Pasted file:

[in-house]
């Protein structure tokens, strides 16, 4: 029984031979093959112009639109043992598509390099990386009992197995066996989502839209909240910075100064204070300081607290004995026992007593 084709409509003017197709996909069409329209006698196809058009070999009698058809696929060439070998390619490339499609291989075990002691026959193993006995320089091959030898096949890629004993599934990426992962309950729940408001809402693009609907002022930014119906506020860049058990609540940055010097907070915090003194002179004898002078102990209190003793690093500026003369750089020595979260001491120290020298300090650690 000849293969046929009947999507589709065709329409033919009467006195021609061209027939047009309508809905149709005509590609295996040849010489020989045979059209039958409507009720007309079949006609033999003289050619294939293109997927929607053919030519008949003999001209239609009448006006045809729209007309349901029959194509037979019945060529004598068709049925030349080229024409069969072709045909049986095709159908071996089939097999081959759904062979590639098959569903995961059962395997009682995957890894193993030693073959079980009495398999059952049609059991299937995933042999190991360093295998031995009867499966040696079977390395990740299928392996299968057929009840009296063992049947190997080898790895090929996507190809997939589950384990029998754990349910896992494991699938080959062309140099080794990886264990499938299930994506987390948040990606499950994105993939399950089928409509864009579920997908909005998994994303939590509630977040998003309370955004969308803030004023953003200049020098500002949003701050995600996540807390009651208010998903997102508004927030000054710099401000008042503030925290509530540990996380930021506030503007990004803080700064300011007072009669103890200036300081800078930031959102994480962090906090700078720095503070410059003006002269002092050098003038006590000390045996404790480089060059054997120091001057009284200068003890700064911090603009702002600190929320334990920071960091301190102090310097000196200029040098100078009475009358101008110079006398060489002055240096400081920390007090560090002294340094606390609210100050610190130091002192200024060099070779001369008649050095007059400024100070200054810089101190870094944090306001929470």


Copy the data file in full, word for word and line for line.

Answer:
[in-house]
């Protein structure tokens, strides 16, 4: 029984031979093959112009639109043992598509390099990386009992197995066996989502839209909240910075100064204070300081607290004995026992007593 084709409509003017197709996909069409329209006698196809058009070999009698058809696929060439070998390619490339499609291989075990002691026959193993006995320089091959030898096949890629004993599934990426992962309950729940408001809402693009609907002022930014119906506020860049058990609540940055010097907070915090003194002179004898002078102990209190003793690093500026003369750089020595979260001491120290020298300090650690 000849293969046929009947999507589709065709329409033919009467006195021609061209027939047009309508809905149709005509590609295996040849010489020989045979059209039958409507009720007309079949006609033999003289050619294939293109997927929607053919030519008949003999001209239609009448006006045809729209007309349901029959194509037979019945060529004598068709049925030349080229024409069969072709045909049986095709159908071996089939097999081959759904062979590639098959569903995961059962395997009682995957890894193993030693073959079980009495398999059952049609059991299937995933042999190991360093295998031995009867499966040696079977390395990740299928392996299968057929009840009296063992049947190997080898790895090929996507190809997939589950384990029998754990349910896992494991699938080959062309140099080794990886264990499938299930994506987390948040990606499950994105993939399950089928409509864009579920997908909005998994994303939590509630977040998003309370955004969308803030004023953003200049020098500002949003701050995600996540807390009651208010998903997102508004927030000054710099401000008042503030925290509530540990996380930021506030503007990004803080700064300011007072009669103890200036300081800078930031959102994480962090906090700078720095503070410059003006002269002092050098003038006590000390045996404790480089060059054997120091001057009284200068003890700064911090603009702002600190929320334990920071960091301190102090310097000196200029040098100078009475009358101008110079006398060489002055240096400081920390007090560090002294340094606390609210100050610190130091002192200024060099070779001369008649050095007059400024100070200054810089101190870094944090306001929470």